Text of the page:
Beloved, you know the truth:  each of these things, and a hundred others like them – the way we do baptism or communion or installation of officers – each of these practices can serve to be an arrow pointing towards heaven.  Each of them can show us something about God and prepare our hearts to meet and enjoy God’s presence.  But only if we’re able to stop looking at them and focus on heaven – not the arrow that points us there.

Look at this.  When I say – “Hey – look over there!”  what do you do?  You look over there, right?  One of the most frustrating things about our old dog, Betsy, was that she would not do that.  I’d throw the frisbee and say, “There it is, girl.  Over there.  Look over there!”  But she wouldn’t look.  She kept looking at me, not where I’m pointing.  The music we use, the elements of this building and this service – the words I say – they all point towards God.  Make sure that as you are here, that you look towards God.  If all you see is me, you will be disappointed.  Because I will fail you.  I will let you down.  But God will not.  God does not do that.  Look towards God.

How do you look for that kind of thing?  How do you keep the main thing the main thing?

In her wonderful book Reaching Out Without Dumbing Down, Marva Dawn suggests that for too long, we Americans have been trying to fit God into our lifestyle.  We’ve been saying, “Given my lifestyle, what can I believe about God and the Kingdom?”  The correct question is the opposite of that:  “Given what God’s Kingdom is all about, what must my lifestyle look like?”[2]  The Englishman G. K. Chesterton made much the same point when he said, “The Christian life has not been tried and found wanting.  It has been found difficult, and left untried.”

The Prophet Isaiah said,  “Because these people draw near with their mouths and honor me with their lips, while their hearts are far from me, and their worship of me is a human commandment learned by rote; so I will again do amazing things with this people, shocking and amazing.” (IS 29:13)

Do you believe that?  Do you believe that God is ready to shock and amaze you?  Then you better stay awake in worship. Will you come to worship expectantly?  Will you look for God here?  Will you expect God to meet and shape you here?

How do you do that?  A couple of suggestions.  My friend Ron always used to try to get to church five minutes early.  He felt as though he had to read all of the unison prayers and responsive readings ahead of time, so that when someone asked him to join in, he could do so in full agreement, knowing ahead of time what the prayer was going to be about.  You can do that.  You can sit in the pew and really read the words to the hymns and songs that we sing.  These are powerful lyrics – are you letting them shape you?  Most of you have the skills and the opportunity to take notes on the scripture or the sermon as a means of helping you stay engaged and focused.  You might want to gather a few people together after worship to reflect on the experience, as you go for lunch or spend a few moments in discussion.  Maybe you’ll get together with some friends and pray for ten minutes prior to the worship service, asking God to bless us with an outpouring of power and strength.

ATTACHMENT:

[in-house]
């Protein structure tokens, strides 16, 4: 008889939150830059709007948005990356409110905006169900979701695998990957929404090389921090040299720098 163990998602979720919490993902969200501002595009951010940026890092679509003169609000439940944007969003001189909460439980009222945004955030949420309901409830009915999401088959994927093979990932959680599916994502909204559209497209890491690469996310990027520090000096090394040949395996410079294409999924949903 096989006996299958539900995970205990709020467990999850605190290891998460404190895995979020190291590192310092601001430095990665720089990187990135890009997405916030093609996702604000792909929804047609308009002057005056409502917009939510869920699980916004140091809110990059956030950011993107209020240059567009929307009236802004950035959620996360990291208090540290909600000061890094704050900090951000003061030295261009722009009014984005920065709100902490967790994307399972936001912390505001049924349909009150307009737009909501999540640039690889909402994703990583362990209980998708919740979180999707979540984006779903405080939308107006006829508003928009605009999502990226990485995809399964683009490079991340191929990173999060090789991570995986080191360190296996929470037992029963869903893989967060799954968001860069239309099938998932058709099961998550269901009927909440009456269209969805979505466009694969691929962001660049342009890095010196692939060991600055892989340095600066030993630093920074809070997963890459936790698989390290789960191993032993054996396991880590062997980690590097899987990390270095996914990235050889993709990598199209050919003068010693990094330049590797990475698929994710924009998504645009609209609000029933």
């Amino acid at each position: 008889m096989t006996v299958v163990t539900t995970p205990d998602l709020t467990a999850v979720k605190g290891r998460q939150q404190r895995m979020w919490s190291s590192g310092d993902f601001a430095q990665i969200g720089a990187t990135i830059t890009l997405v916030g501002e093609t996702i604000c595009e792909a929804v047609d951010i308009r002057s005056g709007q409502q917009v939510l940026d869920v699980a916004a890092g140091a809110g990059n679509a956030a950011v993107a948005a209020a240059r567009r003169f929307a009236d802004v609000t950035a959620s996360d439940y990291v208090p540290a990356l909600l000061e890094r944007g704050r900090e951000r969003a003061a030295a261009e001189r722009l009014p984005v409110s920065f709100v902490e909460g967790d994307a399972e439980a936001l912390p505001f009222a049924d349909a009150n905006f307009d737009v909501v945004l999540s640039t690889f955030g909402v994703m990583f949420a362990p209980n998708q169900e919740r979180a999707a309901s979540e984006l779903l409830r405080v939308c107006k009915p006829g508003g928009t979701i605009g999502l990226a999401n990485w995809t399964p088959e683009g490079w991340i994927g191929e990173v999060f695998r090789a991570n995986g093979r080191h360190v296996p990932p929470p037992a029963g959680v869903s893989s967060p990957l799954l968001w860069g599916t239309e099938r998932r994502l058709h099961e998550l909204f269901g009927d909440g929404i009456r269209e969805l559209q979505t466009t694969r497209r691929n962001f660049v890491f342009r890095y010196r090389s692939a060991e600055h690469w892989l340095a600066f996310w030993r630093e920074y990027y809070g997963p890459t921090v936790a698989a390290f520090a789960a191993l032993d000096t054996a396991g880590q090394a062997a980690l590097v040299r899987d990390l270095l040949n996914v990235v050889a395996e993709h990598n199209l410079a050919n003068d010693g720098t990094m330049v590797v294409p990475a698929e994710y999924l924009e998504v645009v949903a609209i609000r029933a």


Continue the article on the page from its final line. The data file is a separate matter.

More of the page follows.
I can tell you that I’m not about to unbolt the pews, remove the windows, or invent a new musical scale in an effort to somehow invigorate worship and remove the habits and rituals of another generation.  But I will look to make sure that I’m not bolted into anything; I will seek to make the window of my spirit clean, and I will try to sing a new song of praise to God every day.

What keeps you awake during worship?  And is that enough to sustain you for eternity in heaven?  I hope that you discover the truth that comes from Jesus that is fresh and invigorating every day.  Amen.

[1]  Barclay’s Daily Study Bible: The Gospel of Mark (Westminster) p. 167.

[2]  Reaching Out Without Dumbing Down (Eerdmans, 1995) p. 228-229.